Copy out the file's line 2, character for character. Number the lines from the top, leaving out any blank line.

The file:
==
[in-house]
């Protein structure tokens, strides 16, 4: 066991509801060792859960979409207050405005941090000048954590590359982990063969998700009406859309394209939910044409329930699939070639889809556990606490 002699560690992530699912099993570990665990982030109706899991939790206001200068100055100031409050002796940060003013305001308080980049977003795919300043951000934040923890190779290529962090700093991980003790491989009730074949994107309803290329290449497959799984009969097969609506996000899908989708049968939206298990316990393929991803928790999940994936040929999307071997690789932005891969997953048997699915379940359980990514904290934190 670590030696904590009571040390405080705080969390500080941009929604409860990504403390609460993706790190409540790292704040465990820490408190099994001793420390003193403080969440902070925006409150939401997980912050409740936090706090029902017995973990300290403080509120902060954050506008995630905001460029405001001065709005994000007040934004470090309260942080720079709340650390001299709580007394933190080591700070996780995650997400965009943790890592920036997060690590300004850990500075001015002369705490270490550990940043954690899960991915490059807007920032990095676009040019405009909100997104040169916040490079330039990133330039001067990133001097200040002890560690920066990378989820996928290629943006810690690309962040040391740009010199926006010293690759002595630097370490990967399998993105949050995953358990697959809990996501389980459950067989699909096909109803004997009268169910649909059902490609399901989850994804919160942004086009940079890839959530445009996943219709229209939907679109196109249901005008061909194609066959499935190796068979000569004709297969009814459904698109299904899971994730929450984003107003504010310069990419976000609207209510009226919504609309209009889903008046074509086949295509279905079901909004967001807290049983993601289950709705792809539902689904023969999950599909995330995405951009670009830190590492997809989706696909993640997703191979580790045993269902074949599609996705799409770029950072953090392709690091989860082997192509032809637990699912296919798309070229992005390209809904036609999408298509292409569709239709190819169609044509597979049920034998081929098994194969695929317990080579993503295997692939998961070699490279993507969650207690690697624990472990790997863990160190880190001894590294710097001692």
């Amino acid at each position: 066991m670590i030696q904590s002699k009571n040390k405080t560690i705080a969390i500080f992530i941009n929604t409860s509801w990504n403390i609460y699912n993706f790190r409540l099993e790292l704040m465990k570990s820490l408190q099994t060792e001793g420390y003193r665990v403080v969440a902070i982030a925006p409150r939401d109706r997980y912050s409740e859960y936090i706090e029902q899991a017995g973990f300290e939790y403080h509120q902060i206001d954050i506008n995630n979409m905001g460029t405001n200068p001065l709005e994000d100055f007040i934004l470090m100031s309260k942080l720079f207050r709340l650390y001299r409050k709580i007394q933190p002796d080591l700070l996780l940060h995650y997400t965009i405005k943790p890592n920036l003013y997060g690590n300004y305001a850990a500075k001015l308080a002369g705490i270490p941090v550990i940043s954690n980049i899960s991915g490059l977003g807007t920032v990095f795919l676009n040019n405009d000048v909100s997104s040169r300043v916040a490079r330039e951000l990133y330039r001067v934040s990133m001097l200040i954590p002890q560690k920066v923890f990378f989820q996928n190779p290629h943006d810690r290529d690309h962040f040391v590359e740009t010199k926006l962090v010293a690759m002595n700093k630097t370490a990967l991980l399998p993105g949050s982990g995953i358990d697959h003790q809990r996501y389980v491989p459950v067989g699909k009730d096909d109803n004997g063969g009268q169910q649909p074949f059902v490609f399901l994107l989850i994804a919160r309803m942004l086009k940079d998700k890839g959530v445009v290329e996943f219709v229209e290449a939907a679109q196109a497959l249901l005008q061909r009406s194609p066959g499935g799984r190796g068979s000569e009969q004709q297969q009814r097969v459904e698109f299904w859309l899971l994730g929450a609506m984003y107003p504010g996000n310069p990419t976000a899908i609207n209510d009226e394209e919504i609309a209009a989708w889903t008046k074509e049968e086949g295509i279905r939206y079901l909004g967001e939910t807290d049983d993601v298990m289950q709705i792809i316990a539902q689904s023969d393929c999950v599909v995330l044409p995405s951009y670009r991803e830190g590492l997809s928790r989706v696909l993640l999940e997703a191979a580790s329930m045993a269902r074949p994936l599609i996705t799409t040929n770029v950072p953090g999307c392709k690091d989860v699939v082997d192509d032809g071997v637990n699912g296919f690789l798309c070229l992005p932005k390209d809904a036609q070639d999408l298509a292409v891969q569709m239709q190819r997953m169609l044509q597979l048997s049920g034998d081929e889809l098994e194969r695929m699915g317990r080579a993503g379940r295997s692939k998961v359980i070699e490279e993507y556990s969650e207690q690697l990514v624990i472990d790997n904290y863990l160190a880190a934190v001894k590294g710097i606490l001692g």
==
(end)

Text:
């Protein structure tokens, strides 16, 4: 066991509801060792859960979409207050405005941090000048954590590359982990063969998700009406859309394209939910044409329930699939070639889809556990606490 002699560690992530699912099993570990665990982030109706899991939790206001200068100055100031409050002796940060003013305001308080980049977003795919300043951000934040923890190779290529962090700093991980003790491989009730074949994107309803290329290449497959799984009969097969609506996000899908989708049968939206298990316990393929991803928790999940994936040929999307071997690789932005891969997953048997699915379940359980990514904290934190 670590030696904590009571040390405080705080969390500080941009929604409860990504403390609460993706790190409540790292704040465990820490408190099994001793420390003193403080969440902070925006409150939401997980912050409740936090706090029902017995973990300290403080509120902060954050506008995630905001460029405001001065709005994000007040934004470090309260942080720079709340650390001299709580007394933190080591700070996780995650997400965009943790890592920036997060690590300004850990500075001015002369705490270490550990940043954690899960991915490059807007920032990095676009040019405009909100997104040169916040490079330039990133330039001067990133001097200040002890560690920066990378989820996928290629943006810690690309962040040391740009010199926006010293690759002595630097370490990967399998993105949050995953358990697959809990996501389980459950067989699909096909109803004997009268169910649909059902490609399901989850994804919160942004086009940079890839959530445009996943219709229209939907679109196109249901005008061909194609066959499935190796068979000569004709297969009814459904698109299904899971994730929450984003107003504010310069990419976000609207209510009226919504609309209009889903008046074509086949295509279905079901909004967001807290049983993601289950709705792809539902689904023969999950599909995330995405951009670009830190590492997809989706696909993640997703191979580790045993269902074949599609996705799409770029950072953090392709690091989860082997192509032809637990699912296919798309070229992005390209809904036609999408298509292409569709239709190819169609044509597979049920034998081929098994194969695929317990080579993503295997692939998961070699490279993507969650207690690697624990472990790997863990160190880190001894590294710097001692």